So, you’ve been feeling less than great lately – maybe the first sign was irregular or heavy and painful periods, or maybe it was some weight gain and acne – either way, you know something is wrong and you want to feel better.
You’re thinking it might be hormone-related. What now?
Many women take a trip to their OBGYN and ask for a hormone test. This is a great first step towards treating your health issues. But the results can be confusing and concerning without a little background information and preparation. Knowledge is power! There’s no need to be mystified.
Remember: no result received is static, the diagnosis you get can and will change with the right kind of treatment.
Here are our tips on how to get what you want and need out of hormone testing.
Your visit to the OBGYN:
- Get the test taken during the first few days of your cycle (when you have your period), if possible.
- Ask your OBGYN for a hormone panel test that includes estrogen, progesterone, FSH and LH (follicle stimulating hormone and luteinizing hormone).
- Ask additionally for a thyroid test, blood sugar test (using a glucose meter at home preferably) and Vitamin D3 test. These are also important indicators for hormonal health.
- Ask that they also run a general blood test (the kind you’d get at an annual exam) – you want to be checked for iron saturation, anemia, and C-reactive proteins particularly.
- Ask for a print out of your results to take home if they are not made available online for you to access.
Assessing the results:
- Your hormone levels will fall within a range, indicated on your bloodwork panel.
- If the results come back within the “normal” range, you will want to compare your numbers within the ranges. A number on the higher or lower end of the normal range will be cast as “normal” by your OBGYN, but that number is still the reason you’re experiencing health issues. It means it is not out of range enough to alarm the OBGYN and trigger a medication prescription, but you will be symptomatic regardless. The good news is that you can do something now, before you cross that threshold into “abnormal,” to avoid worsened symptoms and to avoid having to use drugs or devices with side effects.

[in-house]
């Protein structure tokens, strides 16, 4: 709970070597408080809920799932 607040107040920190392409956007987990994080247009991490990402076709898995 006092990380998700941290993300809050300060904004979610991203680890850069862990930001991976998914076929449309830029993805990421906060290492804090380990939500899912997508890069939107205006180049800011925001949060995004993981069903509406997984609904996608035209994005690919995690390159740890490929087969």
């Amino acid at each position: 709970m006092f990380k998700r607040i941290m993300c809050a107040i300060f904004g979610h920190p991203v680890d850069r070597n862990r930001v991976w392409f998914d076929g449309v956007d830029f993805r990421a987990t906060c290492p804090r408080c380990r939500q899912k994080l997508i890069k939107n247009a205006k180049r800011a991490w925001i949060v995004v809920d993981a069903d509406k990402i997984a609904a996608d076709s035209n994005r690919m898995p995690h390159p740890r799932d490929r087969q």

- Most hormone-related issues women deal with are the result of too low progesterone, too high estrogen levels and excess androgens. This is what is happening when you have PCOS, endometriosis, PMS, and problematic periods, more generally.
Three questions to ask your doctor in the most common scenarios:
- Everything here seems to be normal, but I am experiencing significant symptoms. Where within the range am I falling that might indicate I am moving towards having a hormonal imbalance?
- It looks like my calcium, Vitamin D3 (also other vitamins and minerals) are at a low level. What can I change about my diet to help them improve?
- I see you have recommended I use birth control pills/a Mirena IUD/implant to control my symptoms. I would really like to try giving myself 3-6 months to improve the situation first. What kind of changes in my blood work would you like to see so that I wouldn’t have to use these options?
- You can follow up on your blood test by using a home saliva testing kit from DiagnosTechs or Phamasan. Testing your hormone levels over a 30-day period via saliva provides far more accurate results than a blood test taken on a single day, and it can help better pinpoint the exact problem. A naturopath or acupuncturist can provide you with a test kit and facilitate you receiving the results. Or you can ask to receive the kit directly from the company and return it yourself for the lab testing and results.
- You can start taking your BBT (basal body temperature) at home to understand if and when you are ovulating. You can learn more about this from Toni Weschler’s, Taking Charge of Your Fertility. An example for charting your temperature is here. A fertility awareness instructor can help you interpret your chart for a diagnosis of your hormonal health issues.
Once you finally have your results, it can be so motivating. By following the FLO protocol, many women have addressed their hormonal health issues and returned to their OBGYN to receive vastly improved results, without the use of drugs or devices. Click here to watch their stories!
Food should be your first form of self-medication. Once you know where you stand, give yourself 3-6 months to heal your body at home through dietary and lifestyle changes.